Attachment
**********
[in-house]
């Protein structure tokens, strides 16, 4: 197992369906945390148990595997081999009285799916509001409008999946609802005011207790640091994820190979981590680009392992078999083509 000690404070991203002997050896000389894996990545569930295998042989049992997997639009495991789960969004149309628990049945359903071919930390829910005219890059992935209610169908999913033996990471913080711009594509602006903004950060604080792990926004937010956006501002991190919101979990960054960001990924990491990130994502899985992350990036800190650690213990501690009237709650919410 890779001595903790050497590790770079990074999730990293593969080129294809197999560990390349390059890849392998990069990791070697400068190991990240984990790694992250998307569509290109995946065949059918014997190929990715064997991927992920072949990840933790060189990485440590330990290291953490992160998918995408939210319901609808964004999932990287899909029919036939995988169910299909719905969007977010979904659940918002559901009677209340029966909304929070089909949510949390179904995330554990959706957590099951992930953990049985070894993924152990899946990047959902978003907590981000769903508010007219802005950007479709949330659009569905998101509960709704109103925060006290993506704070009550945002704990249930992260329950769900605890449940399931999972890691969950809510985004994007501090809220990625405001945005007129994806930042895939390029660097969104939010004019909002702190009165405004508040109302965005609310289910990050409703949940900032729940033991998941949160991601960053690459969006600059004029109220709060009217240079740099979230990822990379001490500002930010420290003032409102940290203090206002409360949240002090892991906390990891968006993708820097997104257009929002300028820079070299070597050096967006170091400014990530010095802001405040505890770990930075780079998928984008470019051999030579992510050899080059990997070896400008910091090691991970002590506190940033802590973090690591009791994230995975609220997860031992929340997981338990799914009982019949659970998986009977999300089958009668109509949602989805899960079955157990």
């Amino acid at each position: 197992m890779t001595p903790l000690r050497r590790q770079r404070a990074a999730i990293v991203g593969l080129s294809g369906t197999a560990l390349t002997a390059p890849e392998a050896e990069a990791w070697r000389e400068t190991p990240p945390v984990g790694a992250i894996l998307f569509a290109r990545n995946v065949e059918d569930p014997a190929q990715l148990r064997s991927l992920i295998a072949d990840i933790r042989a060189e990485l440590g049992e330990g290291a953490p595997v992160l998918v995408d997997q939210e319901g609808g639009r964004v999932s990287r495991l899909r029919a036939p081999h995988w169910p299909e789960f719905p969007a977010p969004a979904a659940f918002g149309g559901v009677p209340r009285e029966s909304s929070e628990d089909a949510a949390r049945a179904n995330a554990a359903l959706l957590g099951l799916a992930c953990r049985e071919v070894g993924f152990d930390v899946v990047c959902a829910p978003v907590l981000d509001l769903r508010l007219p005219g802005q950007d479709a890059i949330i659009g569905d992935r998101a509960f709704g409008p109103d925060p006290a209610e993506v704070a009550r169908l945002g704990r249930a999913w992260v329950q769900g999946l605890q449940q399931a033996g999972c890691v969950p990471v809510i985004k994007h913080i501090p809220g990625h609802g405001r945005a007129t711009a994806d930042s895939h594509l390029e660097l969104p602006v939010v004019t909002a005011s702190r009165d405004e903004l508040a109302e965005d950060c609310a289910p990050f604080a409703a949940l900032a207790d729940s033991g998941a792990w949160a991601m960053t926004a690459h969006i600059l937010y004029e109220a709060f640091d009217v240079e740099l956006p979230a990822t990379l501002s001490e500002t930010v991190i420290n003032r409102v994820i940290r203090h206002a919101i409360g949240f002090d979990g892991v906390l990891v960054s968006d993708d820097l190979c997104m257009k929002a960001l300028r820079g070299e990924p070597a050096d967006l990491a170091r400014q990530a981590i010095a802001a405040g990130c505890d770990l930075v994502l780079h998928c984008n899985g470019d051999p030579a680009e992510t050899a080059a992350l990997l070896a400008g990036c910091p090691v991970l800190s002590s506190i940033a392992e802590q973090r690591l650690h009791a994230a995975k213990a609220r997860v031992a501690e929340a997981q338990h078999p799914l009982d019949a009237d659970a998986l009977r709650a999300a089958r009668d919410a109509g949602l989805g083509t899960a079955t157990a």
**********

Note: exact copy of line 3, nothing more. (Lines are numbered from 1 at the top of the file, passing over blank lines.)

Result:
């Amino acid at each position: 197992m890779t001595p903790l000690r050497r590790q770079r404070a990074a999730i990293v991203g593969l080129s294809g369906t197999a560990l390349t002997a390059p890849e392998a050896e990069a990791w070697r000389e400068t190991p990240p945390v984990g790694a992250i894996l998307f569509a290109r990545n995946v065949e059918d569930p014997a190929q990715l148990r064997s991927l992920i295998a072949d990840i933790r042989a060189e990485l440590g049992e330990g290291a953490p595997v992160l998918v995408d997997q939210e319901g609808g639009r964004v999932s990287r495991l899909r029919a036939p081999h995988w169910p299909e789960f719905p969007a977010p969004a979904a659940f918002g149309g559901v009677p209340r009285e029966s909304s929070e628990d089909a949510a949390r049945a179904n995330a554990a359903l959706l957590g099951l799916a992930c953990r049985e071919v070894g993924f152990d930390v899946v990047c959902a829910p978003v907590l981000d509001l769903r508010l007219p005219g802005q950007d479709a890059i949330i659009g569905d992935r998101a509960f709704g409008p109103d925060p006290a209610e993506v704070a009550r169908l945002g704990r249930a999913w992260v329950q769900g999946l605890q449940q399931a033996g999972c890691v969950p990471v809510i985004k994007h913080i501090p809220g990625h609802g405001r945005a007129t711009a994806d930042s895939h594509l390029e660097l969104p602006v939010v004019t909002a005011s702190r009165d405004e903004l508040a109302e965005d950060c609310a289910p990050f604080a409703a949940l900032a207790d729940s033991g998941a792990w949160a991601m960053t926004a690459h969006i600059l937010y004029e109220a709060f640091d009217v240079e740099l956006p979230a990822t990379l501002s001490e500002t930010v991190i420290n003032r409102v994820i940290r203090h206002a919101i409360g949240f002090d979990g892991v906390l990891v960054s968006d993708d820097l190979c997104m257009k929002a960001l300028r820079g070299e990924p070597a050096d967006l990491a170091r400014q990530a981590i010095a802001a405040g990130c505890d770990l930075v994502l780079h998928c984008n899985g470019d051999p030579a680009e992510t050899a080059a992350l990997l070896a400008g990036c910091p090691v991970l800190s002590s506190i940033a392992e802590q973090r690591l650690h009791a994230a995975k213990a609220r997860v031992a501690e929340a997981q338990h078999p799914l009982d019949a009237d659970a998986l009977r709650a999300a089958r009668d919410a109509g949602l989805g083509t899960a079955t157990a």